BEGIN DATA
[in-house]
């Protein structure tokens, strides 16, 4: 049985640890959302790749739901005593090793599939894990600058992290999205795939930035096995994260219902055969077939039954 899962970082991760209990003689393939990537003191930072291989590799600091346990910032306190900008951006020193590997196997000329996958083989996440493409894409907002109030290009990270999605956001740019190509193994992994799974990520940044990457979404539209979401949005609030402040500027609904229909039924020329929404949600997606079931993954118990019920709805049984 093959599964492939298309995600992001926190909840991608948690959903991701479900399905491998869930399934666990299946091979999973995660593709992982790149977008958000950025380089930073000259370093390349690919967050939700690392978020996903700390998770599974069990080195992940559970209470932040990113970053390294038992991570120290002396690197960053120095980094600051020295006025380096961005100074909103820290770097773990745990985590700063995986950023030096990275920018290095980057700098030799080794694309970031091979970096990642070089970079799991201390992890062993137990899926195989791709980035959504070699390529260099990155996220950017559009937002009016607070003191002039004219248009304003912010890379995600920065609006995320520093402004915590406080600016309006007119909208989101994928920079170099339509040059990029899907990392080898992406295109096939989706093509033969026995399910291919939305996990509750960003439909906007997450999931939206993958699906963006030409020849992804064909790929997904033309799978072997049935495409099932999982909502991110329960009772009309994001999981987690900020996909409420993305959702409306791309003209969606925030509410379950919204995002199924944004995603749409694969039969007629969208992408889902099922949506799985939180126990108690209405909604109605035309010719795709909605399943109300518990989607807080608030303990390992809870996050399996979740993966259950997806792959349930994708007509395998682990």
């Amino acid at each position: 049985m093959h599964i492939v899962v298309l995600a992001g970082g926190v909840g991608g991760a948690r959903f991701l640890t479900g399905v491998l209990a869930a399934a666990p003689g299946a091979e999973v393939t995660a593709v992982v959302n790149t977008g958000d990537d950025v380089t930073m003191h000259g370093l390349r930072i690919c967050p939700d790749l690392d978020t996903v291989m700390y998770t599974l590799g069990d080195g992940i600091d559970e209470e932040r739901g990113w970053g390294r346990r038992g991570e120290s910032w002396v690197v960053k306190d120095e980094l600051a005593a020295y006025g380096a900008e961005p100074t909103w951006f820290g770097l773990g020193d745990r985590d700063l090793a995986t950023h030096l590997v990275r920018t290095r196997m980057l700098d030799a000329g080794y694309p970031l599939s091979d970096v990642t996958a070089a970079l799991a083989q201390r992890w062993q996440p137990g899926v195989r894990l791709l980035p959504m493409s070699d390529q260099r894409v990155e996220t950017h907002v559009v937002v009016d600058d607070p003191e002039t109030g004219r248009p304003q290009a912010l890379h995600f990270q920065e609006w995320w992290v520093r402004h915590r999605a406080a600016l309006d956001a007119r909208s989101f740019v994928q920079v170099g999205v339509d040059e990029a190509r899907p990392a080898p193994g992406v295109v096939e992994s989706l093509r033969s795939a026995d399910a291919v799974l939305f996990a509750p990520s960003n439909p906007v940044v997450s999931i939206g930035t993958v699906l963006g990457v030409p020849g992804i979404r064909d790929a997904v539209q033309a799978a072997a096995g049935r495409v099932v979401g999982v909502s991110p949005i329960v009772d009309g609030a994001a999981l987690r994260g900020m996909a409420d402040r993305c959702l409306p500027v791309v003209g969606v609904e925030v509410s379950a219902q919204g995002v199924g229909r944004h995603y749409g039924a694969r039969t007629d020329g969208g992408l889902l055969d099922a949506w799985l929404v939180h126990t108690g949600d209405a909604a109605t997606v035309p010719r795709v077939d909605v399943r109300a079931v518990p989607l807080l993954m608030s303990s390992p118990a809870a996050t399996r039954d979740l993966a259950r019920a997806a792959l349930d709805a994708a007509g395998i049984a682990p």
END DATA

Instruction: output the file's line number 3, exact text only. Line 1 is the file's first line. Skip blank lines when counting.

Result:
């Amino acid at each position: 049985m093959h599964i492939v899962v298309l995600a992001g970082g926190v909840g991608g991760a948690r959903f991701l640890t479900g399905v491998l209990a869930a399934a666990p003689g299946a091979e999973v393939t995660a593709v992982v959302n790149t977008g958000d990537d950025v380089t930073m003191h000259g370093l390349r930072i690919c967050p939700d790749l690392d978020t996903v291989m700390y998770t599974l590799g069990d080195g992940i600091d559970e209470e932040r739901g990113w970053g390294r346990r038992g991570e120290s910032w002396v690197v960053k306190d120095e980094l600051a005593a020295y006025g380096a900008e961005p100074t909103w951006f820290g770097l773990g020193d745990r985590d700063l090793a995986t950023h030096l590997v990275r920018t290095r196997m980057l700098d030799a000329g080794y694309p970031l599939s091979d970096v990642t996958a070089a970079l799991a083989q201390r992890w062993q996440p137990g899926v195989r894990l791709l980035p959504m493409s070699d390529q260099r894409v990155e996220t950017h907002v559009v937002v009016d600058d607070p003191e002039t109030g004219r248009p304003q290009a912010l890379h995600f990270q920065e609006w995320w992290v520093r402004h915590r999605a406080a600016l309006d956001a007119r909208s989101f740019v994928q920079v170099g999205v339509d040059e990029a190509r899907p990392a080898p193994g992406v295109v096939e992994s989706l093509r033969s795939a026995d399910a291919v799974l939305f996990a509750p990520s960003n439909p906007v940044v997450s999931i939206g930035t993958v699906l963006g990457v030409p020849g992804i979404r064909d790929a997904v539209q033309a799978a072997a096995g049935r495409v099932v979401g999982v909502s991110p949005i329960v009772d009309g609030a994001a999981l987690r994260g900020m996909a409420d402040r993305c959702l409306p500027v791309v003209g969606v609904e925030v509410s379950a219902q919204g995002v199924g229909r944004h995603y749409g039924a694969r039969t007629d020329g969208g992408l889902l055969d099922a949506w799985l929404v939180h126990t108690g949600d209405a909604a109605t997606v035309p010719r795709v077939d909605v399943r109300a079931v518990p989607l807080l993954m608030s303990s390992p118990a809870a996050t399996r039954d979740l993966a259950r019920a997806a792959l349930d709805a994708a007509g395998i049984a682990p």